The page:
PORTLAND, Oregon (Reuters) - A federal judge on Wednesday granted bond to an Oregon man charged with conspiracy to provide material support to one of three Islamist militants who carried out a 2009 suicide bombing in Pakistan.
Reaz Khan, a 48-year-old wastewater treatment plant operator for the city of Portland, was arrested on Tuesday on an indictment charging him with providing advice and funds to a suicide bomber who participated in an attack in Lahore, Pakistan, in May 2009 that killed 30 people and injured 300.
Khan, who pleaded not guilty during an initial court appearance on Tuesday, faces a maximum sentence of life in prison if he is convicted at trial.
During a bond hearing on Wednesday, federal prosecutors argued that Khan, a naturalized U.S. citizen originally from Pakistan, should be held without bail because he was a flight risk and a danger to the community.
But U.S. District Judge Michael Mosman granted his release on $25,000 bond, citing his job, family, ties to the community and lack of a criminal record.
Mosman also said that Khan, a married father of three, knew he was under investigation and had retained defense lawyers before his arrest but made no effort to flee despite having cash and valid U.S. and Pakistani passports.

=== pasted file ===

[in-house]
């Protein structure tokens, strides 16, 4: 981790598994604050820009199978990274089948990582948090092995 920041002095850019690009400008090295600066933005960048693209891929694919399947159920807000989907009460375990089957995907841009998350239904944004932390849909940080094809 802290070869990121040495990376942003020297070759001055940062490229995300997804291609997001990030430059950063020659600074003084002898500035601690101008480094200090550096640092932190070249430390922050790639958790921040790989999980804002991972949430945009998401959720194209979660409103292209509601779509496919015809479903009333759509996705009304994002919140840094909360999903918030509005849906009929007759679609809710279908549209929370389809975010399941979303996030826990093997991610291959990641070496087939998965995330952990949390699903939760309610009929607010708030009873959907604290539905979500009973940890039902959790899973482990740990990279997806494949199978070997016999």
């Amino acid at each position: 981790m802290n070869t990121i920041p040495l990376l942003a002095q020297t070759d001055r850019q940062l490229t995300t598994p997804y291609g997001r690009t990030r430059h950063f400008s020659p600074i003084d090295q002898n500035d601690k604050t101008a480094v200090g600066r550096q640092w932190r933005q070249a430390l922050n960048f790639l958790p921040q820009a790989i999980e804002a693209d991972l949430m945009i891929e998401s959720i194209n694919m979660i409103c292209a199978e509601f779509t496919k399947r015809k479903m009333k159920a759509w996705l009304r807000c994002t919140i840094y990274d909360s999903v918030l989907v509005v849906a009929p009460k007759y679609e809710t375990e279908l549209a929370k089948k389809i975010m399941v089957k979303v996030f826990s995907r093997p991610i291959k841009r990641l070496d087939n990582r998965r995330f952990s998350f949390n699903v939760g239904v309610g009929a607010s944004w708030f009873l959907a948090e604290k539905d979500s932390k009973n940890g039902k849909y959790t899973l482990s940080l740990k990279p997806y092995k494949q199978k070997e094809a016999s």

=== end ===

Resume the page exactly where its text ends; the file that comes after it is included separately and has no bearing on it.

The judge said that before Khan was released he was required to disclose all of his financial assets and submit to home detention with a monitoring device placed on his ankle. Under the conditions set by Mosman, Khan would be permitted to work, go to religious services and see his attorneys.
According to the indictment, Khan used email and intermediaries to consult with and provide financial support to a Maldivian national named Ali Jaleel and his family, making it possible for Jaleel to attend a training camp in Pakistan in preparation for the bomb attack.
The indictment says the conspiracy began in December 2005 and continued on through the attack on Pakistan's Inter-Services Intelligence (ISI) headquarters in Lahore on May 27, 2009, and into the following month.
Jaleel and two others carried out the attack, the indictment says.
The indictment cites instances in which Khan is accused of helping Jaleel with travel arrangements and instructions on how to avoid detection.
The Pakistani government said at the time that the car bomb attack was carried out in apparent revenge for an army offensive against Taliban militants in that nation's northwestern Swat region. (Editing by Dan Whitcomb and Xavier Briand)